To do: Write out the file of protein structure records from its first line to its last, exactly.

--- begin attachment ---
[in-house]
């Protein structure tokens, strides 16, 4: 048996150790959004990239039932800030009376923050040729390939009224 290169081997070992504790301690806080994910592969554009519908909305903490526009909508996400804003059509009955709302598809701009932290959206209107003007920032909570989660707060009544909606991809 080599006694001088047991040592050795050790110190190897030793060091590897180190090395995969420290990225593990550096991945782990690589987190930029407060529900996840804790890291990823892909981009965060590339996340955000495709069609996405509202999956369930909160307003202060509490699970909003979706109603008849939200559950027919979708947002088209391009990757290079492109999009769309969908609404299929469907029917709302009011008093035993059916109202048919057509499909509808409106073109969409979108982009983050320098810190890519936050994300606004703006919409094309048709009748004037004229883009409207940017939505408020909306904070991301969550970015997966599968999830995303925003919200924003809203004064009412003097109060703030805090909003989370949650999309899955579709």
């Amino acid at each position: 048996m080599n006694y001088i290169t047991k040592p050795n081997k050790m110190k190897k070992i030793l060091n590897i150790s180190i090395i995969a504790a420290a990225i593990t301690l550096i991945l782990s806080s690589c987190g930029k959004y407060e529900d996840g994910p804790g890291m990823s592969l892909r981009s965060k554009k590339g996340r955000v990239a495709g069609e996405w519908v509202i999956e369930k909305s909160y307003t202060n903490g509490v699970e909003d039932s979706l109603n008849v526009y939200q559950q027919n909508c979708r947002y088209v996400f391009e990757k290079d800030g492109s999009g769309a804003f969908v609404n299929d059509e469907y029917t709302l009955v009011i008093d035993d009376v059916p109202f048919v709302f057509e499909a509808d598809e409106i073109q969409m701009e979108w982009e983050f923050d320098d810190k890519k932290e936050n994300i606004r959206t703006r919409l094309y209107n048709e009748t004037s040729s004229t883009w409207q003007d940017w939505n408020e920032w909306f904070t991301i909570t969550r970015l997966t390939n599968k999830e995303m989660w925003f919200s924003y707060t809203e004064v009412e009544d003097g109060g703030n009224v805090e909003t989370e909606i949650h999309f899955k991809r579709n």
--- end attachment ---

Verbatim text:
[in-house]
């Protein structure tokens, strides 16, 4: 048996150790959004990239039932800030009376923050040729390939009224 290169081997070992504790301690806080994910592969554009519908909305903490526009909508996400804003059509009955709302598809701009932290959206209107003007920032909570989660707060009544909606991809 080599006694001088047991040592050795050790110190190897030793060091590897180190090395995969420290990225593990550096991945782990690589987190930029407060529900996840804790890291990823892909981009965060590339996340955000495709069609996405509202999956369930909160307003202060509490699970909003979706109603008849939200559950027919979708947002088209391009990757290079492109999009769309969908609404299929469907029917709302009011008093035993059916109202048919057509499909509808409106073109969409979108982009983050320098810190890519936050994300606004703006919409094309048709009748004037004229883009409207940017939505408020909306904070991301969550970015997966599968999830995303925003919200924003809203004064009412003097109060703030805090909003989370949650999309899955579709």
């Amino acid at each position: 048996m080599n006694y001088i290169t047991k040592p050795n081997k050790m110190k190897k070992i030793l060091n590897i150790s180190i090395i995969a504790a420290a990225i593990t301690l550096i991945l782990s806080s690589c987190g930029k959004y407060e529900d996840g994910p804790g890291m990823s592969l892909r981009s965060k554009k590339g996340r955000v990239a495709g069609e996405w519908v509202i999956e369930k909305s909160y307003t202060n903490g509490v699970e909003d039932s979706l109603n008849v526009y939200q559950q027919n909508c979708r947002y088209v996400f391009e990757k290079d800030g492109s999009g769309a804003f969908v609404n299929d059509e469907y029917t709302l009955v009011i008093d035993d009376v059916p109202f048919v709302f057509e499909a509808d598809e409106i073109q969409m701009e979108w982009e983050f923050d320098d810190k890519k932290e936050n994300i606004r959206t703006r919409l094309y209107n048709e009748t004037s040729s004229t883009w409207q003007d940017w939505n408020e920032w909306f904070t991301i909570t969550r970015l997966t390939n599968k999830e995303m989660w925003f919200s924003y707060t809203e004064v009412e009544d003097g109060g703030n009224v805090e909003t989370e909606i949650h999309f899955k991809r579709n």